The clusters of galaxies will continue to fly apart from one another as spacetime expands, whether we approve or not. We have no power whatsoever to influence events occurring tens, hundreds, mil­ lions, or billions of light-years away from our own planet. We hu­ mans are utterly trivial in our collective influence on the workings of the universe we inhabit. A fly has more effect on the atmosphere of the Earth than we collectively have on the universe.

But, on the contrary, it does matter what we believe about the workings of our own planet, endowed as it is with a myriad of liv­ ing systems we call organisms, including in excess of six billion human beings. We can and do affect the ecology of the Earth in in­ numerable and profound ways. If what we do is wrong, it will have consequences and costs. It already has. What we do is obviously largely determined by what we believe about the structures and workings of the systems we affect, so, to say it again, what we be­ lieve about Earth, ecology, nature, and our own biology and evolu­ tion, matters.

We are beginning what is called the twenty-first century. It isn’t really. There have actually been 45 million centuries in the history of this planet, but we anthropocentric humans pretentiously iden­ tify only those that began with the birth of Christ plus a few hun­ dred that preceded that particular historic event. In reality, for every year in which Homo sapiens has inhabited the planet (as­ suming approximately 100,000 years as “modern humans”), there have been roughly 45,000 when it was absent. Nonetheless, we are here now and the twentieth century was perhaps most notable for the degree to which one species, the human species, has influ­ enced the Earth’s ecology. Never in the 4.5 billion-year history of Earth has but one species had such an inordinate influence on all W h y I T M aT T e r s  others, and in such a short span of time. That influence grows every second.

It is the objective of these essays to examine what is known about some important aspects of how life on Earth functions. One theme will weave throughout the essays, connecting them as the message of the book: there really is no such thing as a “balance of nature.” Nor is there purpose to nature. Nature, like the vast uni­ verse of which it is but an infinitesimal part, just is.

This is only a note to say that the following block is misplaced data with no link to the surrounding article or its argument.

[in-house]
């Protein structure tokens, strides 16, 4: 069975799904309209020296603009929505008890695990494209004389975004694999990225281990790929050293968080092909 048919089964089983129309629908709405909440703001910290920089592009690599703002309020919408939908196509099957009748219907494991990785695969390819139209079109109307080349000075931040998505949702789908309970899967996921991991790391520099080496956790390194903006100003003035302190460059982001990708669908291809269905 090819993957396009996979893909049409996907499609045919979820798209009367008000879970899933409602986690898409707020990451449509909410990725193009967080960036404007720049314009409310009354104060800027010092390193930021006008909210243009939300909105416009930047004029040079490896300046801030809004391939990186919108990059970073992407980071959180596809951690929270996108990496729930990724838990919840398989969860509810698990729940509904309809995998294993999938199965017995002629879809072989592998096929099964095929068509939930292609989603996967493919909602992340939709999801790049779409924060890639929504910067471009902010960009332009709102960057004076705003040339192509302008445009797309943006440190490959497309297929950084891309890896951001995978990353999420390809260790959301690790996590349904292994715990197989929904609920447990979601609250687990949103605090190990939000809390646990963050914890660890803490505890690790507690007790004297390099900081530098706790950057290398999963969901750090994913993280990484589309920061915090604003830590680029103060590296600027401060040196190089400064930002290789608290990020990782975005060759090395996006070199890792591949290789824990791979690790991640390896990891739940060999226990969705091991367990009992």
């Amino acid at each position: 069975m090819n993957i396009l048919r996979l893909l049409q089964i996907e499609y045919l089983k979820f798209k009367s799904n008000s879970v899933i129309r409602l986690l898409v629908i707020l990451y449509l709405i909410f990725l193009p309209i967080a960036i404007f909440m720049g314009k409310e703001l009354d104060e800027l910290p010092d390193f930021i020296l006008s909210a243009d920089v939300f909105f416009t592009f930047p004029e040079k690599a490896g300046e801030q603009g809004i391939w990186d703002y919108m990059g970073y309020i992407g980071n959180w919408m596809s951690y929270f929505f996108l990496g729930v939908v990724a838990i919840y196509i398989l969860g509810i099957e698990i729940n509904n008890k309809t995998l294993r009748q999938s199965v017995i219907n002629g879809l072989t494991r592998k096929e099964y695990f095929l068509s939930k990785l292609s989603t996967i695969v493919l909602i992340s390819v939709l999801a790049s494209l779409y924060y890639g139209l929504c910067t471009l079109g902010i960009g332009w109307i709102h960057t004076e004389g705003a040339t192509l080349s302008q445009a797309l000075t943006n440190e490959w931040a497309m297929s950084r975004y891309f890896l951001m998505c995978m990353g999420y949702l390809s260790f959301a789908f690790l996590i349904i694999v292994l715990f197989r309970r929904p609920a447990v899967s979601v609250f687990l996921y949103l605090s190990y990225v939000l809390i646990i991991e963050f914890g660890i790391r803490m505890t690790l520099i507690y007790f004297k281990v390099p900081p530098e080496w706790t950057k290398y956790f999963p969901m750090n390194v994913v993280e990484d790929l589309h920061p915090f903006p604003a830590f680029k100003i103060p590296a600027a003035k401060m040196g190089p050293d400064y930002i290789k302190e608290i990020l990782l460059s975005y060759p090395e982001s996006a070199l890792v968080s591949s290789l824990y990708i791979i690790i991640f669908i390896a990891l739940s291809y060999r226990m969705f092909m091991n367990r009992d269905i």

That our perception of nature may be erroneous is not a trivial point. It is, indeed, very critical to know how nature works. It does matter. Our welfare as well as that of many, and perhaps most other nonhuman life forms, ultimately depends on judgments we make based upon what we know about the workings of the bio­ sphere, that thin layer of life that coats Earth’s surface.

I don’t believe in Santa Claus, though once I did. I think it does no harm to tell a child a myth about a red-suited, white-bearded, elderly philanthropist who likes hot cocoa. Realizing that the myth is, indeed, a myth is not really very traumatic, at least it wasn’t for me. I hold no grudge against my parents for helping promulgate an enchanting falsehood. Quite the contrary, those were good Christ­ mases, leaving me with the best of childhood memories. During the time when I believed in Santa Claus I took a nasty fall and a rusty nail penetrated deeply into my scalp. I soon developed a rag­ ing case of septicemia, and might have died. However, my parents saw to it that I quickly got to a doctor and was treated with mas­ sive doses of penicillin. After a few bad days, I recovered. I’m re­ ally glad my parents believed in medicine, not spiritual healing or something like it. My life was saved by a chemical evolved by a fungus in response to the collective competitive pressures exerted over eons by bacteria, the chief competitors of fungi. I owe my life to an evolutionary by-product of interspecific competition, from a species of mold, the properties of which, incidentally, were discov­ ered mostly by accident. Millions of us owe the same debt. When it comes to life support systems, it won’t do to create myths.